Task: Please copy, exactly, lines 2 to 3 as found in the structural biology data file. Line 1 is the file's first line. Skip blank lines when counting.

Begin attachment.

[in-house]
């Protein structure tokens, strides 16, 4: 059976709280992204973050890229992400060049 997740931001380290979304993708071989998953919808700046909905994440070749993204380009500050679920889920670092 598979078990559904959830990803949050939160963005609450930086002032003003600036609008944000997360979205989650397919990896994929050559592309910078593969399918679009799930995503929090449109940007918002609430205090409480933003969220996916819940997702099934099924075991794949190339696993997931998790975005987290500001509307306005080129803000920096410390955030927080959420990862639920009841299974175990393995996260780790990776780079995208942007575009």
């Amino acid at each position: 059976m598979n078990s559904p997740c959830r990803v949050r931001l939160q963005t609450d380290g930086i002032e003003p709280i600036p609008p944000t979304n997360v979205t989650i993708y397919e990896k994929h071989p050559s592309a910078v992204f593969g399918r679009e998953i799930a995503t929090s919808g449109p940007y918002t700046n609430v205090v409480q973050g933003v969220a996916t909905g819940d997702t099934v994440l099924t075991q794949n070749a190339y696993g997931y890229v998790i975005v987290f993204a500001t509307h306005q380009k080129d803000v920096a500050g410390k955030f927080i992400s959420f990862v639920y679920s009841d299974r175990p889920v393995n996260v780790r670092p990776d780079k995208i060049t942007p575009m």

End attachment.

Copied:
């Protein structure tokens, strides 16, 4: 059976709280992204973050890229992400060049 997740931001380290979304993708071989998953919808700046909905994440070749993204380009500050679920889920670092 598979078990559904959830990803949050939160963005609450930086002032003003600036609008944000997360979205989650397919990896994929050559592309910078593969399918679009799930995503929090449109940007918002609430205090409480933003969220996916819940997702099934099924075991794949190339696993997931998790975005987290500001509307306005080129803000920096410390955030927080959420990862639920009841299974175990393995996260780790990776780079995208942007575009």
């Amino acid at each position: 059976m598979n078990s559904p997740c959830r990803v949050r931001l939160q963005t609450d380290g930086i002032e003003p709280i600036p609008p944000t979304n997360v979205t989650i993708y397919e990896k994929h071989p050559s592309a910078v992204f593969g399918r679009e998953i799930a995503t929090s919808g449109p940007y918002t700046n609430v205090v409480q973050g933003v969220a996916t909905g819940d997702t099934v994440l099924t075991q794949n070749a190339y696993g997931y890229v998790i975005v987290f993204a500001t509307h306005q380009k080129d803000v920096a500050g410390k955030f927080i992400s959420f990862v639920y679920s009841d299974r175990p889920v393995n996260v780790r670092p990776d780079k995208i060049t942007p575009m």